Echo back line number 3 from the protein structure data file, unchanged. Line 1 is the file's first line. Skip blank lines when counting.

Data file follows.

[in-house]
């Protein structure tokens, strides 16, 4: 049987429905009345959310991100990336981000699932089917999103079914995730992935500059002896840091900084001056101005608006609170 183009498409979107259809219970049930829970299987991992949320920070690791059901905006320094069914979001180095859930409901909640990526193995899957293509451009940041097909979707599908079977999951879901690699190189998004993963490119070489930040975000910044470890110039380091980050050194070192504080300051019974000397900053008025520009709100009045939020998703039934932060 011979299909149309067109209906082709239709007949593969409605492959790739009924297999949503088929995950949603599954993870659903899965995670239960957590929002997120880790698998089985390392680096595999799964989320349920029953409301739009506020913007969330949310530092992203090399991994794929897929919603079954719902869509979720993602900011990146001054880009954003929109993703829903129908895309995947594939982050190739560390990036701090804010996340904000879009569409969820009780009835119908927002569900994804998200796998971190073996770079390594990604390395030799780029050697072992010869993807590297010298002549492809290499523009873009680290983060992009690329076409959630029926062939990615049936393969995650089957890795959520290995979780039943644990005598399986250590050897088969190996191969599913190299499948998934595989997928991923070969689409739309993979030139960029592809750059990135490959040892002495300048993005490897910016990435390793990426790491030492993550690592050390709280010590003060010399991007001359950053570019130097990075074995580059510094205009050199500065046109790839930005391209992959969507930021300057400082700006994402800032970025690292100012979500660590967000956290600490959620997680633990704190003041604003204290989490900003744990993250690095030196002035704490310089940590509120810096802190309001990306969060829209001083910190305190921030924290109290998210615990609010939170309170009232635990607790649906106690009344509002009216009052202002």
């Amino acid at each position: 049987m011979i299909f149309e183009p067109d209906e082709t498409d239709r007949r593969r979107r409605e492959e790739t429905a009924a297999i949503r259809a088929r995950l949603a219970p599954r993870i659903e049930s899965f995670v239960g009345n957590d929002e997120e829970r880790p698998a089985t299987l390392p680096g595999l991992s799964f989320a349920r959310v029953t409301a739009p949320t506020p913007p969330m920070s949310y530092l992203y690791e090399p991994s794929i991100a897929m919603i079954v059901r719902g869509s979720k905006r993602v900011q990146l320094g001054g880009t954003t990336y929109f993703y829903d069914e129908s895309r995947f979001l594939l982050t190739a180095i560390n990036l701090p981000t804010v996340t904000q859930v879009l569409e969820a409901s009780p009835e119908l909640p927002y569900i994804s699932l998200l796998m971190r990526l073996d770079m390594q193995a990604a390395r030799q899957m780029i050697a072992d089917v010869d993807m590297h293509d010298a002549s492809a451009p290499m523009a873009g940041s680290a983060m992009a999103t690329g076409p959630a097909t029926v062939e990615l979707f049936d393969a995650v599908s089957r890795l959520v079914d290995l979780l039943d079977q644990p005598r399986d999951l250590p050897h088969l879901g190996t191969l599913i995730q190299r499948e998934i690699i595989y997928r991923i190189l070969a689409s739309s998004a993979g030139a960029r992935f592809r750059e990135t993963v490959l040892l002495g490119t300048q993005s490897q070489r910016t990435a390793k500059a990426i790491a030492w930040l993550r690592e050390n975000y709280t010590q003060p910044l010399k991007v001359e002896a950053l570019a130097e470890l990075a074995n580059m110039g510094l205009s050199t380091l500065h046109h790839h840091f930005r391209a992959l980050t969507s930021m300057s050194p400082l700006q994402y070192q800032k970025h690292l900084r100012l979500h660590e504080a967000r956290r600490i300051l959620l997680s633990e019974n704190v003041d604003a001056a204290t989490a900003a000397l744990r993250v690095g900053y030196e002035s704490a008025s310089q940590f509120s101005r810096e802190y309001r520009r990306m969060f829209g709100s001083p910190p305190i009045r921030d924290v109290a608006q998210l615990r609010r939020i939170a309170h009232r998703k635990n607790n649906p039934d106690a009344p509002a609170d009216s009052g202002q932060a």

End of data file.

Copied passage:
């Amino acid at each position: 049987m011979i299909f149309e183009p067109d209906e082709t498409d239709r007949r593969r979107r409605e492959e790739t429905a009924a297999i949503r259809a088929r995950l949603a219970p599954r993870i659903e049930s899965f995670v239960g009345n957590d929002e997120e829970r880790p698998a089985t299987l390392p680096g595999l991992s799964f989320a349920r959310v029953t409301a739009p949320t506020p913007p969330m920070s949310y530092l992203y690791e090399p991994s794929i991100a897929m919603i079954v059901r719902g869509s979720k905006r993602v900011q990146l320094g001054g880009t954003t990336y929109f993703y829903d069914e129908s895309r995947f979001l594939l982050t190739a180095i560390n990036l701090p981000t804010v996340t904000q859930v879009l569409e969820a409901s009780p009835e119908l909640p927002y569900i994804s699932l998200l796998m971190r990526l073996d770079m390594q193995a990604a390395r030799q899957m780029i050697a072992d089917v010869d993807m590297h293509d010298a002549s492809a451009p290499m523009a873009g940041s680290a983060m992009a999103t690329g076409p959630a097909t029926v062939e990615l979707f049936d393969a995650v599908s089957r890795l959520v079914d290995l979780l039943d079977q644990p005598r399986d999951l250590p050897h088969l879901g190996t191969l599913i995730q190299r499948e998934i690699i595989y997928r991923i190189l070969a689409s739309s998004a993979g030139a960029r992935f592809r750059e990135t993963v490959l040892l002495g490119t300048q993005s490897q070489r910016t990435a390793k500059a990426i790491a030492w930040l993550r690592e050390n975000y709280t010590q003060p910044l010399k991007v001359e002896a950053l570019a130097e470890l990075a074995n580059m110039g510094l205009s050199t380091l500065h046109h790839h840091f930005r391209a992959l980050t969507s930021m300057s050194p400082l700006q994402y070192q800032k970025h690292l900084r100012l979500h660590e504080a967000r956290r600490i300051l959620l997680s633990e019974n704190v003041d604003a001056a204290t989490a900003a000397l744990r993250v690095g900053y030196e002035s704490a008025s310089q940590f509120s101005r810096e802190y309001r520009r990306m969060f829209g709100s001083p910190p305190i009045r921030d924290v109290a608006q998210l615990r609010r939020i939170a309170h009232r998703k635990n607790n649906p039934d106690a009344p509002a609170d009216s009052g202002q932060a």